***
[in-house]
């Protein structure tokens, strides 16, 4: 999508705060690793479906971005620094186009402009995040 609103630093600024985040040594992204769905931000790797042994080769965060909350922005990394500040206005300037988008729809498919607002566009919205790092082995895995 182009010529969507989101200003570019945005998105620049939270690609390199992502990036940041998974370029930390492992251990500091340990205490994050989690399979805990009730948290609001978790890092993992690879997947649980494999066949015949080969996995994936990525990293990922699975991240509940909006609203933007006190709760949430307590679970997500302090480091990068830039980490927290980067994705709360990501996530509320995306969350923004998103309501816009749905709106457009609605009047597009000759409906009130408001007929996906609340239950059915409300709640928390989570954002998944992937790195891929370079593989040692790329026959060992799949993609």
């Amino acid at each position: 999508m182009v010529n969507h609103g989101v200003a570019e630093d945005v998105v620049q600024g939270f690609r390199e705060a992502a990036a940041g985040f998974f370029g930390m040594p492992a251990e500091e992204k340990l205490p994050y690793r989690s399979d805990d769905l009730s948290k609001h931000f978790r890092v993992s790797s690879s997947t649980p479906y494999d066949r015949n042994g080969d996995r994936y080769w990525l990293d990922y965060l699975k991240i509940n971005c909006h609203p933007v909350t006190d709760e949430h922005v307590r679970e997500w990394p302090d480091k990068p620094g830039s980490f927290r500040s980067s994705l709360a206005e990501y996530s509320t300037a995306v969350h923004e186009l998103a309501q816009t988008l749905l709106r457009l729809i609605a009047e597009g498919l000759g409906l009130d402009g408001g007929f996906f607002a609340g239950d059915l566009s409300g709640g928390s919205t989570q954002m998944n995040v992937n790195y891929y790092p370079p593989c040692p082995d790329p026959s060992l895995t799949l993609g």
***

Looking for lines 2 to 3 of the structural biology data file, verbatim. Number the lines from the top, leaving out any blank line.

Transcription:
């Protein structure tokens, strides 16, 4: 999508705060690793479906971005620094186009402009995040 609103630093600024985040040594992204769905931000790797042994080769965060909350922005990394500040206005300037988008729809498919607002566009919205790092082995895995 182009010529969507989101200003570019945005998105620049939270690609390199992502990036940041998974370029930390492992251990500091340990205490994050989690399979805990009730948290609001978790890092993992690879997947649980494999066949015949080969996995994936990525990293990922699975991240509940909006609203933007006190709760949430307590679970997500302090480091990068830039980490927290980067994705709360990501996530509320995306969350923004998103309501816009749905709106457009609605009047597009000759409906009130408001007929996906609340239950059915409300709640928390989570954002998944992937790195891929370079593989040692790329026959060992799949993609």
């Amino acid at each position: 999508m182009v010529n969507h609103g989101v200003a570019e630093d945005v998105v620049q600024g939270f690609r390199e705060a992502a990036a940041g985040f998974f370029g930390m040594p492992a251990e500091e992204k340990l205490p994050y690793r989690s399979d805990d769905l009730s948290k609001h931000f978790r890092v993992s790797s690879s997947t649980p479906y494999d066949r015949n042994g080969d996995r994936y080769w990525l990293d990922y965060l699975k991240i509940n971005c909006h609203p933007v909350t006190d709760e949430h922005v307590r679970e997500w990394p302090d480091k990068p620094g830039s980490f927290r500040s980067s994705l709360a206005e990501y996530s509320t300037a995306v969350h923004e186009l998103a309501q816009t988008l749905l709106r457009l729809i609605a009047e597009g498919l000759g409906l009130d402009g408001g007929f996906f607002a609340g239950d059915l566009s409300g709640g928390s919205t989570q954002m998944n995040v992937n790195y891929y790092p370079p593989c040692p082995d790329p026959s060992l895995t799949l993609g």